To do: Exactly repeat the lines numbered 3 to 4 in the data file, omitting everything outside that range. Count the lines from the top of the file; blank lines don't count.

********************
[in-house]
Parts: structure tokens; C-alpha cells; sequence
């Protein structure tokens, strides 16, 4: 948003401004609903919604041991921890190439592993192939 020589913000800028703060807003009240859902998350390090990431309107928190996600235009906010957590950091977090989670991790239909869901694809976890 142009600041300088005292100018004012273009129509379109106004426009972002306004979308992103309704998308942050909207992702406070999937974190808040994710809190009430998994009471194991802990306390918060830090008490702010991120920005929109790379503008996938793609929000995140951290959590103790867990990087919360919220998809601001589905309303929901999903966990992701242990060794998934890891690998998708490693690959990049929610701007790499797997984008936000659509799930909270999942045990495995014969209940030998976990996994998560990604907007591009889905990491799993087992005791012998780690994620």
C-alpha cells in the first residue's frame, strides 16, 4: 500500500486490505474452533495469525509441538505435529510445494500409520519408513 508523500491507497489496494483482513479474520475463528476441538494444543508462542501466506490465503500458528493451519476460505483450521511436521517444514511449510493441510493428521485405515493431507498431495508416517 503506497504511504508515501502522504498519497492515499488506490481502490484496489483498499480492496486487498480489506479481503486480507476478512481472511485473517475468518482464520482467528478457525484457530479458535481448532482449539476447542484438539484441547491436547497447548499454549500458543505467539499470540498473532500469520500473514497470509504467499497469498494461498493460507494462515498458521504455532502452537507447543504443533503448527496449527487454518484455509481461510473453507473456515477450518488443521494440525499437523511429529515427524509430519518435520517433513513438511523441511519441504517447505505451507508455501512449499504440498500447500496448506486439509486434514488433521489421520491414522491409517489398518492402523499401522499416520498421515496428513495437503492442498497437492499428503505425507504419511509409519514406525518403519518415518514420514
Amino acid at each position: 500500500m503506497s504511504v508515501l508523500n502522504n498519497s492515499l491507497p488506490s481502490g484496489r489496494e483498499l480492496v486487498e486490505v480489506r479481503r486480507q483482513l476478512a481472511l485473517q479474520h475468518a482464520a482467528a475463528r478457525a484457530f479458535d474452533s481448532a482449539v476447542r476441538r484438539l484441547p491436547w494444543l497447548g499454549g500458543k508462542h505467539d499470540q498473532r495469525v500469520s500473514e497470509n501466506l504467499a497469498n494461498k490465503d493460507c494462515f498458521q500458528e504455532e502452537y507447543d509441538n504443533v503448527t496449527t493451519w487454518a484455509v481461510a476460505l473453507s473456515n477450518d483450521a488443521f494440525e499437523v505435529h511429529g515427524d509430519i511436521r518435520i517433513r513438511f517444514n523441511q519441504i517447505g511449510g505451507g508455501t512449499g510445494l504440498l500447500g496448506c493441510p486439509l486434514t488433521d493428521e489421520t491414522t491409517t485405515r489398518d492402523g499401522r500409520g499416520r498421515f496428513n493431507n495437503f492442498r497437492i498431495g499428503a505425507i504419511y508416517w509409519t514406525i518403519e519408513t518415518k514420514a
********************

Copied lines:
């Protein structure tokens, strides 16, 4: 948003401004609903919604041991921890190439592993192939 020589913000800028703060807003009240859902998350390090990431309107928190996600235009906010957590950091977090989670991790239909869901694809976890 142009600041300088005292100018004012273009129509379109106004426009972002306004979308992103309704998308942050909207992702406070999937974190808040994710809190009430998994009471194991802990306390918060830090008490702010991120920005929109790379503008996938793609929000995140951290959590103790867990990087919360919220998809601001589905309303929901999903966990992701242990060794998934890891690998998708490693690959990049929610701007790499797997984008936000659509799930909270999942045990495995014969209940030998976990996994998560990604907007591009889905990491799993087992005791012998780690994620």
C-alpha cells in the first residue's frame, strides 16, 4: 500500500486490505474452533495469525509441538505435529510445494500409520519408513 508523500491507497489496494483482513479474520475463528476441538494444543508462542501466506490465503500458528493451519476460505483450521511436521517444514511449510493441510493428521485405515493431507498431495508416517 503506497504511504508515501502522504498519497492515499488506490481502490484496489483498499480492496486487498480489506479481503486480507476478512481472511485473517475468518482464520482467528478457525484457530479458535481448532482449539476447542484438539484441547491436547497447548499454549500458543505467539499470540498473532500469520500473514497470509504467499497469498494461498493460507494462515498458521504455532502452537507447543504443533503448527496449527487454518484455509481461510473453507473456515477450518488443521494440525499437523511429529515427524509430519518435520517433513513438511523441511519441504517447505505451507508455501512449499504440498500447500496448506486439509486434514488433521489421520491414522491409517489398518492402523499401522499416520498421515496428513495437503492442498497437492499428503505425507504419511509409519514406525518403519518415518514420514